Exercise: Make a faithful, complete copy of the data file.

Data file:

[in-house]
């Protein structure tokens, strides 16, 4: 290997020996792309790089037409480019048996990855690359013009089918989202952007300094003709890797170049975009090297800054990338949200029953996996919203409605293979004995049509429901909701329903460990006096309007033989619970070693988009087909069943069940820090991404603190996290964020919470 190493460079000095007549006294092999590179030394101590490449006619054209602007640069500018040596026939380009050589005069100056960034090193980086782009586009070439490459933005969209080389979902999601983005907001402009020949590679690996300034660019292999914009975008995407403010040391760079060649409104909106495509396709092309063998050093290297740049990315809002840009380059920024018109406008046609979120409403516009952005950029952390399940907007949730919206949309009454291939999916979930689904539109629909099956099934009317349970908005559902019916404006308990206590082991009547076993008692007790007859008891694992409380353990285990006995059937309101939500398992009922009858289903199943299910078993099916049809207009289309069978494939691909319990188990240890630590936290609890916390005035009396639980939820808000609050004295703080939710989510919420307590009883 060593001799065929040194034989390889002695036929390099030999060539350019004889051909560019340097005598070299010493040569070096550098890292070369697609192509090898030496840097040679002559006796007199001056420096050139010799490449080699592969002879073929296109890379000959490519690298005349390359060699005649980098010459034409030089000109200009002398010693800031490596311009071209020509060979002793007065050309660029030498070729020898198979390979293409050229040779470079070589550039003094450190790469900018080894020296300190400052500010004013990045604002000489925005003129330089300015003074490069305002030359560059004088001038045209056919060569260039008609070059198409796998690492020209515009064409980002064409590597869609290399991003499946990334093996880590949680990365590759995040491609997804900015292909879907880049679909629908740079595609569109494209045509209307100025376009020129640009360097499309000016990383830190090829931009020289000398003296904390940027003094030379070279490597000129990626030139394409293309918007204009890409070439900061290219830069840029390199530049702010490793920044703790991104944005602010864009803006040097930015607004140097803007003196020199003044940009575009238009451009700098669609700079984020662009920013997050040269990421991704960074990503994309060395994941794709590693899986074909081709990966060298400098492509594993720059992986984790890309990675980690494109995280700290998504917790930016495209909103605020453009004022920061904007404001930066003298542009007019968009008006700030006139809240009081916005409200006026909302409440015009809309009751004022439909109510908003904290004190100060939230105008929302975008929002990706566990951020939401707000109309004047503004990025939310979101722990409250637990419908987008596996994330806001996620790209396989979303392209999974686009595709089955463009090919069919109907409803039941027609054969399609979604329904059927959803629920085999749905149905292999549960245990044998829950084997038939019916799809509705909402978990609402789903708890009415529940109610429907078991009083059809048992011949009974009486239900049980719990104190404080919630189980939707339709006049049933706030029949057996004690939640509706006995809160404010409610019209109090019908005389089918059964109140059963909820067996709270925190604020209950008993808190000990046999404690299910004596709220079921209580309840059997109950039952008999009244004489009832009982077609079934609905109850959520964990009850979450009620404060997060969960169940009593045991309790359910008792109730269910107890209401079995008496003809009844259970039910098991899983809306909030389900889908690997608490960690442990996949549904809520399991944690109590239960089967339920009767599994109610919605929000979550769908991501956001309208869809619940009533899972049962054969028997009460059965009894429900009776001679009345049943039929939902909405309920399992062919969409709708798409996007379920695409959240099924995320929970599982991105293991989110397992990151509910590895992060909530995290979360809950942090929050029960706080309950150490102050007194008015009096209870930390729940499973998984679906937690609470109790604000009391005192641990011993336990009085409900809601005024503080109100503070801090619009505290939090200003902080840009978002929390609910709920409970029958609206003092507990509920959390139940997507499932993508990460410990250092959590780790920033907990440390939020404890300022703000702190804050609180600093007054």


[in-house]
């Protein structure tokens, strides 16, 4: 290997020996792309790089037409480019048996990855690359013009089918989202952007300094003709890797170049975009090297800054990338949200029953996996919203409605293979004995049509429901909701329903460990006096309007033989619970070693988009087909069943069940820090991404603190996290964020919470 190493460079000095007549006294092999590179030394101590490449006619054209602007640069500018040596026939380009050589005069100056960034090193980086782009586009070439490459933005969209080389979902999601983005907001402009020949590679690996300034660019292999914009975008995407403010040391760079060649409104909106495509396709092309063998050093290297740049990315809002840009380059920024018109406008046609979120409403516009952005950029952390399940907007949730919206949309009454291939999916979930689904539109629909099956099934009317349970908005559902019916404006308990206590082991009547076993008692007790007859008891694992409380353990285990006995059937309101939500398992009922009858289903199943299910078993099916049809207009289309069978494939691909319990188990240890630590936290609890916390005035009396639980939820808000609050004295703080939710989510919420307590009883 060593001799065929040194034989390889002695036929390099030999060539350019004889051909560019340097005598070299010493040569070096550098890292070369697609192509090898030496840097040679002559006796007199001056420096050139010799490449080699592969002879073929296109890379000959490519690298005349390359060699005649980098010459034409030089000109200009002398010693800031490596311009071209020509060979002793007065050309660029030498070729020898198979390979293409050229040779470079070589550039003094450190790469900018080894020296300190400052500010004013990045604002000489925005003129330089300015003074490069305002030359560059004088001038045209056919060569260039008609070059198409796998690492020209515009064409980002064409590597869609290399991003499946990334093996880590949680990365590759995040491609997804900015292909879907880049679909629908740079595609569109494209045509209307100025376009020129640009360097499309000016990383830190090829931009020289000398003296904390940027003094030379070279490597000129990626030139394409293309918007204009890409070439900061290219830069840029390199530049702010490793920044703790991104944005602010864009803006040097930015607004140097803007003196020199003044940009575009238009451009700098669609700079984020662009920013997050040269990421991704960074990503994309060395994941794709590693899986074909081709990966060298400098492509594993720059992986984790890309990675980690494109995280700290998504917790930016495209909103605020453009004022920061904007404001930066003298542009007019968009008006700030006139809240009081916005409200006026909302409440015009809309009751004022439909109510908003904290004190100060939230105008929302975008929002990706566990951020939401707000109309004047503004990025939310979101722990409250637990419908987008596996994330806001996620790209396989979303392209999974686009595709089955463009090919069919109907409803039941027609054969399609979604329904059927959803629920085999749905149905292999549960245990044998829950084997038939019916799809509705909402978990609402789903708890009415529940109610429907078991009083059809048992011949009974009486239900049980719990104190404080919630189980939707339709006049049933706030029949057996004690939640509706006995809160404010409610019209109090019908005389089918059964109140059963909820067996709270925190604020209950008993808190000990046999404690299910004596709220079921209580309840059997109950039952008999009244004489009832009982077609079934609905109850959520964990009850979450009620404060997060969960169940009593045991309790359910008792109730269910107890209401079995008496003809009844259970039910098991899983809306909030389900889908690997608490960690442990996949549904809520399991944690109590239960089967339920009767599994109610919605929000979550769908991501956001309208869809619940009533899972049962054969028997009460059965009894429900009776001679009345049943039929939902909405309920399992062919969409709708798409996007379920695409959240099924995320929970599982991105293991989110397992990151509910590895992060909530995290979360809950942090929050029960706080309950150490102050007194008015009096209870930390729940499973998984679906937690609470109790604000009391005192641990011993336990009085409900809601005024503080109100503070801090619009505290939090200003902080840009978002929390609910709920409970029958609206003092507990509920959390139940997507499932993508990460410990250092959590780790920033907990440390939020404890300022703000702190804050609180600093007054």